05 August 2009

The General System vs Monotributo

Today I received a comment from a reader about the advantages / disadvantages of starting a sole proprietorship under the monotributo system (which I have recommended) vs the general tax system.

Reader's Comment
The monotributo is fine for very small businesses or to generate some side income, but from my own experience you rapidly exceed the sales limit and are forced to register for IVA, pay for an accountant, autonomos, etc., which is then only slightly cheaper than operating as a corporation.

However transforming a business that started as a sole proprietorship into a corporation costs quite a lot of time and money, which easily takes away any initial tax advantage you may have gained by starting as monotributista.

If the growth projection of your business plan estimates that you will reach the monotributo limits within one or two years, you are better off forming a SRL or SA right from the start. And if the estimated growth is smaller you might want to reconsider starting the business in the first place...

Reasons to Pick Monotributo
Let me start by saying that everything stated above by the reader is correct. However, I still recommend monotributo for sole propritors starting out, especially ones from the United States. I'll go over a few of the reasons for this, despite the extremely low limits for monthly sales that monotributo provides.
  • Most businesses fail within the first two years. If, for some reason, the business venture doesn't go as planned, it is easier and costs much less to unwind a monotributo registration with AFIP than get rid of a failed SRL or SA. I personally know of a case where it took a business associate of mine more than two years to successfully wind down a company she was involved with. In the mean time, she had to pay monthly self employment tax (autónomos) until the company could be disolved.
  • Monotributo limits, while currently low, are likly to be increased in the near future. It is widely known that many adherants to the monotributo system surpass the yearly income limit by not declaring all their income. The government has a project designed to increase those limits (last I heard they were giong to be more than doubled). This obviously makes monotributo a more realistic option and gives the entreprenur more growing room.
  • No need for a fiscal controller (controlador fiscal). Sole propritors who are selling to the public do not need to purchase and operate these machines.
  • No tax retentions by banks, credit card companies, or other payers. Companies enrolled in the general system have money retained by banks and credit card companies (if they have a merchant account) for VAT and income tax. Sole propritors enrolled in monotributo are payed in full.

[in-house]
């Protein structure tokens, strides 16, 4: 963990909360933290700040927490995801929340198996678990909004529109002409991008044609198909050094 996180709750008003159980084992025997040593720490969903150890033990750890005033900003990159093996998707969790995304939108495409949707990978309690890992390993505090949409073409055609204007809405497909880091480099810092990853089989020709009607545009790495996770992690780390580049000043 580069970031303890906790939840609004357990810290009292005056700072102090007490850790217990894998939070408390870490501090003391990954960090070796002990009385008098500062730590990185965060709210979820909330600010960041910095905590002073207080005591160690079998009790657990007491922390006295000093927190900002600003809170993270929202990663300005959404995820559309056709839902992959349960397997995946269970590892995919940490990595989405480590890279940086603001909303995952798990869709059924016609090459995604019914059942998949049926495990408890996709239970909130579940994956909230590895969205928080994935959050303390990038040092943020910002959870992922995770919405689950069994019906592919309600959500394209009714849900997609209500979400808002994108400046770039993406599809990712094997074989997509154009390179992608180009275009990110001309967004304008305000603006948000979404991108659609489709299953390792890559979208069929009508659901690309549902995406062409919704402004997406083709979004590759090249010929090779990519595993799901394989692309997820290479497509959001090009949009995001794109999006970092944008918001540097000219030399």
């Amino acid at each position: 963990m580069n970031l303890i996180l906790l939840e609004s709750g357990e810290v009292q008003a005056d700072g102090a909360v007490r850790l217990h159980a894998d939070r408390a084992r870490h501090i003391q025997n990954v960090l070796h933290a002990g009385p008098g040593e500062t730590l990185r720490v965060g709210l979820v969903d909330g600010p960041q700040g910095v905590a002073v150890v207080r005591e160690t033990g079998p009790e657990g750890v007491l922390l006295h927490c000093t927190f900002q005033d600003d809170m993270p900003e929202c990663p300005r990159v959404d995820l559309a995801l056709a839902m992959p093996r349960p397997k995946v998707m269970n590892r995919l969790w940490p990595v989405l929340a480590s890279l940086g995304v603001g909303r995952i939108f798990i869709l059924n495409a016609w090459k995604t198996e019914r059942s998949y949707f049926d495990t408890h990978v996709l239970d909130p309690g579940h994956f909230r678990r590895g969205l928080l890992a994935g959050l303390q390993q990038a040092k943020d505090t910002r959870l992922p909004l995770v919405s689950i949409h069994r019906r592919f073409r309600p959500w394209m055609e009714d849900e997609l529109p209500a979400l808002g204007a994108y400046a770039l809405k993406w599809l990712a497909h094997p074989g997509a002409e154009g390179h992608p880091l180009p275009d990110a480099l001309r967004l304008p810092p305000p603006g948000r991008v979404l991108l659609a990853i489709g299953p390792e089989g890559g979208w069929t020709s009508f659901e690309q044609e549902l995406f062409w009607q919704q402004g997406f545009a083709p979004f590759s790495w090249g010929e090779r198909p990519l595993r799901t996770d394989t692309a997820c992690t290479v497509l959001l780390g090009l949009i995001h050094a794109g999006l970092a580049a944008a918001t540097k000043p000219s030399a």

• No monthly reports to file with AFIP. Assuming there are no employees, a monotributista doesn't have to file anything monthly with AFIP. The only requirement is to save and make the invoices available for inspection when AFIP requires it.
  • Pay your tax by credit card. Yes, you can even put your taxes on autopilot by having AFIP charge your credit card each month. Pay 11 months on time and then'll give you 1 month free.
  • Manage it yourself, no accountant needed. Accountants will always advise against enrolling in monotributo, since it won't generate work for them that will justify a monthly fee. Monotributo is easy enough that you can enroll yourself and manage it yourself without third party help.
For an expat who has recently arrived here and has a million other things to worry about and learn, monotributo is a system that is simple to enroll in and forget about it. You pay your monthly payment and you have the security that you're complying with the tax laws here in Argentina.

My next post will explore issues relating to the general system and when a sole proprietor might want to start-up directly in the general system.


  1. One thing you have left out though, is that under monotributo you have to pay USA taxes on all your invoices no matter how much you make. If you happen to be employed by an entity you are not liable for US taxes until you make over 70k.

  2. I am aware of that. This post was taken just from the Argentina side of the tax equation. Despite that, I still recommend monotributo.

    Forming a foreign entity can be even worse because it subjects a US taxpayer to the Controlled Foreign Corporation rules, which are designed for multinational companies. In future posts, I will go over the CFC rules, form 5471, and how to set-up an Argentine company to be tax efficient for a US owner.

  3. In general, once it can be proved a person has done work for you in a continuous basis then the employer is at a disadvantage.Resolved to register Monotributo last week in the lowest category. I signed up also in the simplified gross income can also be done online for my particular case.